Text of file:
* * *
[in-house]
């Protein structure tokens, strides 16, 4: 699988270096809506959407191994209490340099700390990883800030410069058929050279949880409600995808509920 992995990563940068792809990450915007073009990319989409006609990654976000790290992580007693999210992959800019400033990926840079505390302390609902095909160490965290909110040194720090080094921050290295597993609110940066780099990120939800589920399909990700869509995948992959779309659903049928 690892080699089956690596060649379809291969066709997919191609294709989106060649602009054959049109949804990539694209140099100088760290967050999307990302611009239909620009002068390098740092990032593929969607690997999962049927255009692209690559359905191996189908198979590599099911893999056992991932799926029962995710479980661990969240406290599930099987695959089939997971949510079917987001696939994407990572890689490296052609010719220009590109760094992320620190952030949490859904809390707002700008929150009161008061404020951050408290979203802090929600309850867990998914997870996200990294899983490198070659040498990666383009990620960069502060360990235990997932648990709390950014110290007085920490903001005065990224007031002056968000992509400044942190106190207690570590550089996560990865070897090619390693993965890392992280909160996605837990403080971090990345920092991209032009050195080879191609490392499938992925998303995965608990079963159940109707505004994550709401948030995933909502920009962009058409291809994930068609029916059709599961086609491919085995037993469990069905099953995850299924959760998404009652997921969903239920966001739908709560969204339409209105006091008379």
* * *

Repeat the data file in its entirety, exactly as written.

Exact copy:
[in-house]
């Protein structure tokens, strides 16, 4: 699988270096809506959407191994209490340099700390990883800030410069058929050279949880409600995808509920 992995990563940068792809990450915007073009990319989409006609990654976000790290992580007693999210992959800019400033990926840079505390302390609902095909160490965290909110040194720090080094921050290295597993609110940066780099990120939800589920399909990700869509995948992959779309659903049928 690892080699089956690596060649379809291969066709997919191609294709989106060649602009054959049109949804990539694209140099100088760290967050999307990302611009239909620009002068390098740092990032593929969607690997999962049927255009692209690559359905191996189908198979590599099911893999056992991932799926029962995710479980661990969240406290599930099987695959089939997971949510079917987001696939994407990572890689490296052609010719220009590109760094992320620190952030949490859904809390707002700008929150009161008061404020951050408290979203802090929600309850867990998914997870996200990294899983490198070659040498990666383009990620960069502060360990235990997932648990709390950014110290007085920490903001005065990224007031002056968000992509400044942190106190207690570590550089996560990865070897090619390693993965890392992280909160996605837990403080971090990345920092991209032009050195080879191609490392499938992925998303995965608990079963159940109707505004994550709401948030995933909502920009962009058409291809994930068609029916059709599961086609491919085995037993469990069905099953995850299924959760998404009652997921969903239920966001739908709560969204339409209105006091008379």